Researchers at Israel's Ben-Gurion University of the Negev along with their counterparts at the University of South Alabama and the Singapore University of Technology and Design have demonstrated how attackers can cause fatal equipment failures by sabotaging the integrity of 3D-printed parts.
In a proof-of-concept exploit described in a technical paper and video released this week, the researchers crashed a $1,000 quadcopter by manipulating the design of a 3D-printed replacement propeller used by the drone.
For the demonstration, the researchers simulated how an attacker might use a standard email phishing lure to gain access to the computer used to control the 3D printing of replacement drone-propellers - and drop malware on it.
The malware would let the threat actor break into the system, search for the blueprint for the propeller, download and alter it, and then swap out the original design file with the doctored one.
For the proof-of-concept exploit, the researchers inserted sub millimeter-scale internal cavities - or voids - in the design of the propeller so it would deteriorate more quickly than normal under operational conditions yet appear intact when inspected visually.
When the weakened propeller is then used in the drone, it fails quickly, causing the aircraft to crash.
The exploit is designed to expose the threats manufacturing companies face from the increasing use of additive printing, aka 3D printing, for functional parts in manufactured equipment, the researchers said in a statement.
"With the growth of additive manufacturing worldwide, we believe the ability to conduct malicious sabotage of these systems will attract the attention of many adversaries, ranging from criminal gangs to state actors," said Yuval Elovici, a member of the team that developed the exploit.
More than 100 industries, including aerospace, defense, and automotive currently use 3D-printed parts to varying degrees in their products, the statement noted.
The new exploit is not the first to demonstrate the vulnerability of 3D-printed parts to such tampering. Other researchers have already discussed the possibility of modifying the design files for 3D printers and of modifying manufacturing parameters like the temperature of the extruder in certain types of 3D printers, notes Mark Yampolskiy, assistant professor at the University of South Alabama’s School of Computing.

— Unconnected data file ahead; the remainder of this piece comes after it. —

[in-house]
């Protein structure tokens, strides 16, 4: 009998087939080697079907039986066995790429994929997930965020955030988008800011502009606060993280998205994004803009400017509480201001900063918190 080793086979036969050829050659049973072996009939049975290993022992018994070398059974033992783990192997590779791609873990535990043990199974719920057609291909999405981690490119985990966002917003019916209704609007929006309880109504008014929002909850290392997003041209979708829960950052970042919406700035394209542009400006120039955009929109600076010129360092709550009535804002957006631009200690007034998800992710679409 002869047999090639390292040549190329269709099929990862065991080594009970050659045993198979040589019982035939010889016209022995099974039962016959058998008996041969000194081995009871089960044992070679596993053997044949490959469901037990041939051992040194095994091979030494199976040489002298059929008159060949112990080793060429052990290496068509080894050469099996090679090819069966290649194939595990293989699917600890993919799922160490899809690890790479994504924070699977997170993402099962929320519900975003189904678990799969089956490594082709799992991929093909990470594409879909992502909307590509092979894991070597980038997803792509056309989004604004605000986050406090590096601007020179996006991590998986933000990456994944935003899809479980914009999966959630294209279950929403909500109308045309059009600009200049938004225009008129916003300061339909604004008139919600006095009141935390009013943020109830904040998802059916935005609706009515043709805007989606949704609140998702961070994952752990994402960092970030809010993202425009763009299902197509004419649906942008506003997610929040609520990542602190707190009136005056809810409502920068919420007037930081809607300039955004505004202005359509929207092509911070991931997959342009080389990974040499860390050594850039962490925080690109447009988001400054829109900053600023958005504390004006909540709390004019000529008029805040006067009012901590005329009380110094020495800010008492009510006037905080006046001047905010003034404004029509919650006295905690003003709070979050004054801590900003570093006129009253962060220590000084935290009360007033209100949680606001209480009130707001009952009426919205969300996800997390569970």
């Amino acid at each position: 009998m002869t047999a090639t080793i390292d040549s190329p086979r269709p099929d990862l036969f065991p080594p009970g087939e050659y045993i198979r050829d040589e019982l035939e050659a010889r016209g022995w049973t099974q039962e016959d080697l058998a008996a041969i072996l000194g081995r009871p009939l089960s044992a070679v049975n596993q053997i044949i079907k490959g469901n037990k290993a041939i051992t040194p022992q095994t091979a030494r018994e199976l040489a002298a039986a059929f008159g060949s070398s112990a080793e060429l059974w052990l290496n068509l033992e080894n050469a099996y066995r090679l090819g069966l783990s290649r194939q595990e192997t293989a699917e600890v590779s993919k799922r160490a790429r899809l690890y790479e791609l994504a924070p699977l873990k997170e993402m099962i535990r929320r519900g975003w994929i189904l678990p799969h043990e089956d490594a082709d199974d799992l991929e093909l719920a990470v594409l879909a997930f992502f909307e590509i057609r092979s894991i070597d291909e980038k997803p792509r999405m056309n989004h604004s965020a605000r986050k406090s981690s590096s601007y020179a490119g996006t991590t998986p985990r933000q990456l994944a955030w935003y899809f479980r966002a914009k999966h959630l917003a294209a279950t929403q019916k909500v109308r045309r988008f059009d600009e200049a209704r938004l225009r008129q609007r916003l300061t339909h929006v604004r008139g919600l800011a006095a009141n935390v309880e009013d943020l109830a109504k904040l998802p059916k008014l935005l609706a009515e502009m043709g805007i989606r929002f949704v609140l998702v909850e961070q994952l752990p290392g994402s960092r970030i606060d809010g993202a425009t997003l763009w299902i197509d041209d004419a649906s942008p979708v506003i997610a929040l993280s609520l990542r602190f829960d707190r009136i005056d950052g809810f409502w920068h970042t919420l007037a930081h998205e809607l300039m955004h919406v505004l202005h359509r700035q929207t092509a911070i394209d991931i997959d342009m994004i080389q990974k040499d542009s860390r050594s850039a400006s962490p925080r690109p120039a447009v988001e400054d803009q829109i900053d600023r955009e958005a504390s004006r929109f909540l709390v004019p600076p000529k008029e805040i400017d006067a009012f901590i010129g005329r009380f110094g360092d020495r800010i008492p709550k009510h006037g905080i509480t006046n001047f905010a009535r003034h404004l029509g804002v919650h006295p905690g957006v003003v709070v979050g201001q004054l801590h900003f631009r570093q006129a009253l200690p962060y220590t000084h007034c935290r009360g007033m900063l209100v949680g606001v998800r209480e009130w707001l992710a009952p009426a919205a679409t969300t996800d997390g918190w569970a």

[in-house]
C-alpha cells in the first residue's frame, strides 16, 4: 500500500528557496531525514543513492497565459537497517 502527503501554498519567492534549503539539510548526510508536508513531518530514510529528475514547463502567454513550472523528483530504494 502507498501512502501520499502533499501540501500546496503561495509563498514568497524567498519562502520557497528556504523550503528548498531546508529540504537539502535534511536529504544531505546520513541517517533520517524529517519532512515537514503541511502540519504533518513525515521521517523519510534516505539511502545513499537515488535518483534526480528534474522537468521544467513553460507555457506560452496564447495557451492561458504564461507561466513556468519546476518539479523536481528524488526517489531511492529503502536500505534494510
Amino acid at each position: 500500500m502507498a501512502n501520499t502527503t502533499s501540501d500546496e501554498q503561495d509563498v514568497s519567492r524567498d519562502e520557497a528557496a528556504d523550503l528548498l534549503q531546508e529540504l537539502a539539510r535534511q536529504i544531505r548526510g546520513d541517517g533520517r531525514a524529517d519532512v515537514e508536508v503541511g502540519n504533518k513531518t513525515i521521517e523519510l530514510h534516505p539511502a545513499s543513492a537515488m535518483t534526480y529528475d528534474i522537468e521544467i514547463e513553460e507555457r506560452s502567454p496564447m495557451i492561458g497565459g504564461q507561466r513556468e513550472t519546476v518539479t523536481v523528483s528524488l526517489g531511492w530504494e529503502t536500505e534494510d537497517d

But prior research has focused mainly on the reduction of mechanical properties, like the tensile strength of a 3D manufactured object, so it would fail when put into operation.
"Our proposal introduces defects that increase fatigue," Yampolskiy says. "This means that parts will not immediately break under operational conditions - and can pass mechanical tests."
The proof-of-concept shows how an attacker can introduce a defect that causes fatigue to develop faster in a functional part, causing it to break, he says.
The technical paper is unique in that it presents a full chain of attack on an additive manufacturing process. It starts with a cyberattack on the system with the design files and continues through malicious modification of the file, and manufacture of the compromised part, he says.
And unlike previous attacks that have targeted specific printer models, this research is the first one that is close to universally applicable to any 3D printer, according to the reserachers.
The likelihood of this type of attack depends on a variety of factors. Typically, a professional 3D printer used for additive manufacturing is unlikely to be directly connected to the Internet, Yampolskiy says. So while direct attacks on such systems might be hard to pull off, the systems can still be accessed indirectly via other computers with which they might be connected.
"In this paper, we have tried to analyze whether an adversary with a limited sophistication can perform such an attack. And the answer is – as scary as it is – yes," he says.